A Streetcar Named Desire made its Broadway debut in 1947. It's shocking scenes, and forbidden themes were, although avant-garde, extremely well received by both the public and press. With it came the legendary characters of Stanley Kowalski, an ape like man married to Stella DuBois, a southern girl raised on a plantation in Mississippi. The most famous, or perhaps infamous, was Blanche DuBois, the deranged sister of Stella, who comes to live with her sister is New Orleans. She arrives in disgust at the conditions that her sister lives in while propagating her proper lifestyle. She is incessantly needy, and while Stella is willing to serve her every whim, her husband becomes fed up with her requests. As the story progresses she falls deeper and deeper into her fantasies until she eventually is sent to a mental hospital. Blanche DuBois is portrayed as an unsympathetic character in A Streetcar Named Desire by Tennessee Williams. Her pride, controlling personality, and descent into madness all contribute to the reader's dislike of her. .
Blanche's sense of superiority and scorn of the other people living in New Orleans makes her an unsympathetic character. When she is first introduced, her disgust at the living conditions of her sister is apparent. She even asks, ".why didn't you let me know? that you had to live in these conditions?" Throughout the entire play, she complains about tight space that she herself is invading. She even goes so far as to state the only pure thing in the french quarter is the cathedral. Her pride also shows in her contempt for her sister's husband, Stanley. She sees him as uneducated, and, therefore, less of a human being. On multiple occasions, she calls him and animal and asks Stella why she continues to put up with someone of such brutish nature. .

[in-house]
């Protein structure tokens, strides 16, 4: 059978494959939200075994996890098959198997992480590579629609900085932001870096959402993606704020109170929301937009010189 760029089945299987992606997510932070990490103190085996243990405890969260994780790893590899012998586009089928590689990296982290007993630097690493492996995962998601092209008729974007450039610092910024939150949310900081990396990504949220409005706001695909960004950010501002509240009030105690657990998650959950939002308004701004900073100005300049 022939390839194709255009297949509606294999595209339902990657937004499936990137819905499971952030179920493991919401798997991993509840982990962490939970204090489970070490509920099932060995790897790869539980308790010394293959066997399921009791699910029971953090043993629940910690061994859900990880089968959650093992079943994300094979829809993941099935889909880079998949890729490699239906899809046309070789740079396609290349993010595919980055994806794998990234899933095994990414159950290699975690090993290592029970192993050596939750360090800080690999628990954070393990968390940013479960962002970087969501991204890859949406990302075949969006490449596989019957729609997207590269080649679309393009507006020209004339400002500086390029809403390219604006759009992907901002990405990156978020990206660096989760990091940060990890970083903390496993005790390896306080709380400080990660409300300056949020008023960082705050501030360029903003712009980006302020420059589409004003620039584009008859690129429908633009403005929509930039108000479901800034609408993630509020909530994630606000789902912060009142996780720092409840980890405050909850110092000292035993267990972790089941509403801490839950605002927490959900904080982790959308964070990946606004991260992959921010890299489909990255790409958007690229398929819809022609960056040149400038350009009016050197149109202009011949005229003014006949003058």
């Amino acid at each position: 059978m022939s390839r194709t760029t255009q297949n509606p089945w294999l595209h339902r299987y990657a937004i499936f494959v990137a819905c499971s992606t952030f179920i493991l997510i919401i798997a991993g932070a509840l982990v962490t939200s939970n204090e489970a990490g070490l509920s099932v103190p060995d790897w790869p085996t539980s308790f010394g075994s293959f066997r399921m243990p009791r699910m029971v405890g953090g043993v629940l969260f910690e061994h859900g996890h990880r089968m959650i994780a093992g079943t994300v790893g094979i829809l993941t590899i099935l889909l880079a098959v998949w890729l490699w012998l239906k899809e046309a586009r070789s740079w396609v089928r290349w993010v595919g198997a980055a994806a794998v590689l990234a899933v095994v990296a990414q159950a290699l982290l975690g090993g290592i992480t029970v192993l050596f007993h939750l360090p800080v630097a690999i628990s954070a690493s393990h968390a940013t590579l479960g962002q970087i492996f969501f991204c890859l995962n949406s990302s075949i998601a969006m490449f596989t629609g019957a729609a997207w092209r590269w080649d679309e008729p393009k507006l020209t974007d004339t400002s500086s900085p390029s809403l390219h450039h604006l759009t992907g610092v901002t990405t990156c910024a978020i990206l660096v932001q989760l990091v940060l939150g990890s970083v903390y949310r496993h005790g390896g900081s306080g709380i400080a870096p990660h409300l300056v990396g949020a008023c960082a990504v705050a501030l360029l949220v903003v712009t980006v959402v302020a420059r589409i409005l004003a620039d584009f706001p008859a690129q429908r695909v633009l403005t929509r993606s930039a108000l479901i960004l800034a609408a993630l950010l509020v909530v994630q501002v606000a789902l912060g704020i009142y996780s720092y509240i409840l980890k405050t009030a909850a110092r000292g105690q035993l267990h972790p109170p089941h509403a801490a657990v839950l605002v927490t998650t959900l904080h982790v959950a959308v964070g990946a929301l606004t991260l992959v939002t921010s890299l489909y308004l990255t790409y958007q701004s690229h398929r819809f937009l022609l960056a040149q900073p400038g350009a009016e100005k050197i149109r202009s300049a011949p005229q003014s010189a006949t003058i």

Blanche's personality is another contributing factor her unsympathetic portrayal. From the moment she arrives; she is waited on by her sister.